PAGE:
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Reef a 'checkerboard' of death and hope - only 2 per cent unscathed

Insights

Only 2 per cent of the Great Barrier Reef has escaped unscathed in the last five bouts of mass coral bleaching, with scientists now predicting increasingly rapid-fire marine heatwaves could put even more coral at risk.

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Dual papers on the precarious state of the Great Barrier Reef published today by Queensland universities show the reef’s capacity to recover has dropped by as much as 70 per cent.

And scientists are now looking to flip rescue efforts by finding cool coral refuges off the Queensland coast that may be able to supply larvae and spawn an off-season revival of the reef before the next devastating event.

The studies have exposed the extent to which five bouts of mass bleaching since 1998 have ravaged the reef, with the last three deadly bleach events hitting within the past five years.

Professor Terry Hughes, from the Australian Research Council’s Centre of Excellence for Coral Reef Studies at James Cook University, said satellite mapping revealed the impact of mass coral mortality.

“Five bouts of mass bleaching since 1998 have turned the Great Barrier Reef into a checkerboard of reefs with very different recent histories, ranging from 2 per cent of reefs that have escaped bleaching altogether to 80 per cent that have now bleached severely at least once since 2016,” Hughes said.

“For the first time, in 2020, we saw severe bleaching across the whole length of the reef – in parts of the northern, central and especially the southern region,” he said.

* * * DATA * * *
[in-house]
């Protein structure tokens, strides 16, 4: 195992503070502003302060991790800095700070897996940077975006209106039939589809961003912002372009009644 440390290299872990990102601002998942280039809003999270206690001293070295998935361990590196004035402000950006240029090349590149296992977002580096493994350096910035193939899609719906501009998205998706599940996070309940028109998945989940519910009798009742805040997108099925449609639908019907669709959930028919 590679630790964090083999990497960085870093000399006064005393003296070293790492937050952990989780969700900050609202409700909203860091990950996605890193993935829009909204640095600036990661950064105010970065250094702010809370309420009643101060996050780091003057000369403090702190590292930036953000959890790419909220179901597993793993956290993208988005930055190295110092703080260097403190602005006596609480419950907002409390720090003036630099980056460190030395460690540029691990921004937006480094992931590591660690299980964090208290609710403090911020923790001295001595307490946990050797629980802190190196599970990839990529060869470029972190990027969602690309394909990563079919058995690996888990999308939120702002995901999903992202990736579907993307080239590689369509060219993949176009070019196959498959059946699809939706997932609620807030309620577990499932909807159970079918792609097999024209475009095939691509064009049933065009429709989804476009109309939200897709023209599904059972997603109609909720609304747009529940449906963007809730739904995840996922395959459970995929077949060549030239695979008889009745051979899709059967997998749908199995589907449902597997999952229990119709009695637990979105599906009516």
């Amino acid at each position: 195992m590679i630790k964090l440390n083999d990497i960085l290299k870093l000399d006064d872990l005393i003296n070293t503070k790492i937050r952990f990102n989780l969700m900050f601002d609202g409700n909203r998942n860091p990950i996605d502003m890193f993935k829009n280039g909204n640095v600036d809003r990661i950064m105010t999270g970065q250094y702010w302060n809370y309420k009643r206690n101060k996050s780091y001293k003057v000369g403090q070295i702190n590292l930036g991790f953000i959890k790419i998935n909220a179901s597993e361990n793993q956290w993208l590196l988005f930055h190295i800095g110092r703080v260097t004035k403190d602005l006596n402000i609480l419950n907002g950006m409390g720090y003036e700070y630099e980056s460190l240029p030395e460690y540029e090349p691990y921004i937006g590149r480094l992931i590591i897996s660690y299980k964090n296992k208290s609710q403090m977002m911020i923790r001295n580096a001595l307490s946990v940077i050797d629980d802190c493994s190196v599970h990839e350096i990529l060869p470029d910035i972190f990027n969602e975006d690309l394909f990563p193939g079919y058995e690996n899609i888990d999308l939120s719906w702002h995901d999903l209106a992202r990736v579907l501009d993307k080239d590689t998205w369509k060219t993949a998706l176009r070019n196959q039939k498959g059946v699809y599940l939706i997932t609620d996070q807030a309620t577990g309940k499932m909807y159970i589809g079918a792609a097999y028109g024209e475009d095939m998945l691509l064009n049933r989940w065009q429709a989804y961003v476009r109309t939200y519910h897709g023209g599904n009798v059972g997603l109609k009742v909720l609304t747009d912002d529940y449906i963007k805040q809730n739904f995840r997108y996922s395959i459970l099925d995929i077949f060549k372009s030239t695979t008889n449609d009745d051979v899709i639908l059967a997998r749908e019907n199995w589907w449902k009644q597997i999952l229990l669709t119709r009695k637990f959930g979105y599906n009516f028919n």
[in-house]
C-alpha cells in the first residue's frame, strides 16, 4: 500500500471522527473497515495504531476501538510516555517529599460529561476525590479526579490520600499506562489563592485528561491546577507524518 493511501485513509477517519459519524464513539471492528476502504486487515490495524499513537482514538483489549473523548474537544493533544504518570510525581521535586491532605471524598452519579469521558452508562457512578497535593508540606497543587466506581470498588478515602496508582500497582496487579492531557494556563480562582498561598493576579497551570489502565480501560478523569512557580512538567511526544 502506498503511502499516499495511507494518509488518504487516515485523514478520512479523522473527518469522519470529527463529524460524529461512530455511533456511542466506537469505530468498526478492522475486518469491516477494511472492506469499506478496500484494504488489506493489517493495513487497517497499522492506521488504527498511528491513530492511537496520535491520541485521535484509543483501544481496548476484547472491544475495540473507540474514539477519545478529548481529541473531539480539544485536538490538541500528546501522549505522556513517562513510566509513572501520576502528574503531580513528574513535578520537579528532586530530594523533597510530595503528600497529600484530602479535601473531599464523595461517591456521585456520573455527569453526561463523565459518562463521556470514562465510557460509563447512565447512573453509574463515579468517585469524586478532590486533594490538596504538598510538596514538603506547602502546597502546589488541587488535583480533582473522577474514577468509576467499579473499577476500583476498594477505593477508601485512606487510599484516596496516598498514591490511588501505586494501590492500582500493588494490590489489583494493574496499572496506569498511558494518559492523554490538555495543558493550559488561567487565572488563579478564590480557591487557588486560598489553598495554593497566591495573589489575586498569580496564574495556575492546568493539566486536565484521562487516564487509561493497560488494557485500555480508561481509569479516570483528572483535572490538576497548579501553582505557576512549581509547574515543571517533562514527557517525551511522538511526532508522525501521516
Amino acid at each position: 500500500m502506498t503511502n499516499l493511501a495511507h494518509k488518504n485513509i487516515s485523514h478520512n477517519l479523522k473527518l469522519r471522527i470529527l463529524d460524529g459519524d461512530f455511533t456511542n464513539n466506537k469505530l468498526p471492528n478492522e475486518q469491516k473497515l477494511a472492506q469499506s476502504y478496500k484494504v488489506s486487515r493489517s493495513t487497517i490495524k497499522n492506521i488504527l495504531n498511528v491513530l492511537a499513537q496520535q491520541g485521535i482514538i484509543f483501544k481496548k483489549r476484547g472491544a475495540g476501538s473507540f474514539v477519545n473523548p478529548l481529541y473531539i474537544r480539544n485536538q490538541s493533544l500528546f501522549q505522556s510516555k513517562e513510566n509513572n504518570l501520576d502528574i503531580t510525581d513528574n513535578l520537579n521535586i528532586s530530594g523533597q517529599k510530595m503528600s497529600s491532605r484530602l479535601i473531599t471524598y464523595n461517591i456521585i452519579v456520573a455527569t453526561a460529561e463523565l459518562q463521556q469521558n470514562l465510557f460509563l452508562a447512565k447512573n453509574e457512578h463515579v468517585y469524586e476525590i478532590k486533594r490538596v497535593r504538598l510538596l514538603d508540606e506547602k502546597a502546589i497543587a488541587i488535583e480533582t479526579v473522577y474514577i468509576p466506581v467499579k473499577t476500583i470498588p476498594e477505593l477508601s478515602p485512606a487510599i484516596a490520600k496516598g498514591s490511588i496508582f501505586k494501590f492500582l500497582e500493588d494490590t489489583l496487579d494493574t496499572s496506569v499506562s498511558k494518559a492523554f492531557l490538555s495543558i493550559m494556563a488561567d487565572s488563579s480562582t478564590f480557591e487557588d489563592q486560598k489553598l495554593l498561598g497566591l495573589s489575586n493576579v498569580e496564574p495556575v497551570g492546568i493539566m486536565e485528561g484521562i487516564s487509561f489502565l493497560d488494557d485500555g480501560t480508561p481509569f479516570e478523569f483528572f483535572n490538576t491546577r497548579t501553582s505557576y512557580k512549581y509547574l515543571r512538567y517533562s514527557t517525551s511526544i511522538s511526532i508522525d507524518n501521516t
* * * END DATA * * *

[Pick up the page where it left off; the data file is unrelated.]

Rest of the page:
Bleaching is a stress response by corals that overheat during heatwaves, where they lose their colour and often die.

The study found 80 per cent of the 2,300-kilometre Great Barrier Reef, that includes more than 3,000 individual reefs, bleached severely in 2016, 2017 and 2020. Northern reefs escaped damage in 1998 and 2002 before being smashed by bleaching in 2016. The south escaped in 2016 and 2017.

Hughes said the JCU study, published in Current Biology journal, found experiencing one bleaching event could fortify a reef to a new extreme heat stress event.

In 2002 and 2017, it took more heat to reach similar levels of bleaching to those in 1998 and 2016, he said.

Co-author Dr Mark Eakin from the American National Oceanic and Atmospheric Administration said it meant reefs hardened after exposure to marine heat waves.

“To our surprise, we found the threshold for bleaching was much higher on reefs that had experienced an earlier episode of heat stress,” Eakin said.

“Consequently, the most vulnerable reefs each year were the naïve ones that had not bleached recently.”

However, Hughes said the increasing frequency, intensity and scale of record-breaking marine heatwaves would undermine the resilience of even the most hardy of reefs.

Corals still needed time to recover before another round of heat stress so they could make babies that would disperse, settle and help depleted sections of the reef recover, he said.

A second study by the University of Queensland found the continued bleaching had a cumulative effect of disrupting vital larva supply Successive bleaching events have significantly and cumulatively disrupted connectivity of the GBR,” lead author Mandy Cheung wrote.

The study found larval supply dropped by 26 per cent after the 2016 bleaching event, then went down by 50 per cent after the 2017 bleaching and even further to 71 per cent after the most recent event in 2020.

The research team found cooler refuges where corals may fare better may provide pockets of “systemic resilience” for the Great Barrier Reef in the short term, but “source populations” and a portfolio of cool spots needed to be protected in the longer term.

 

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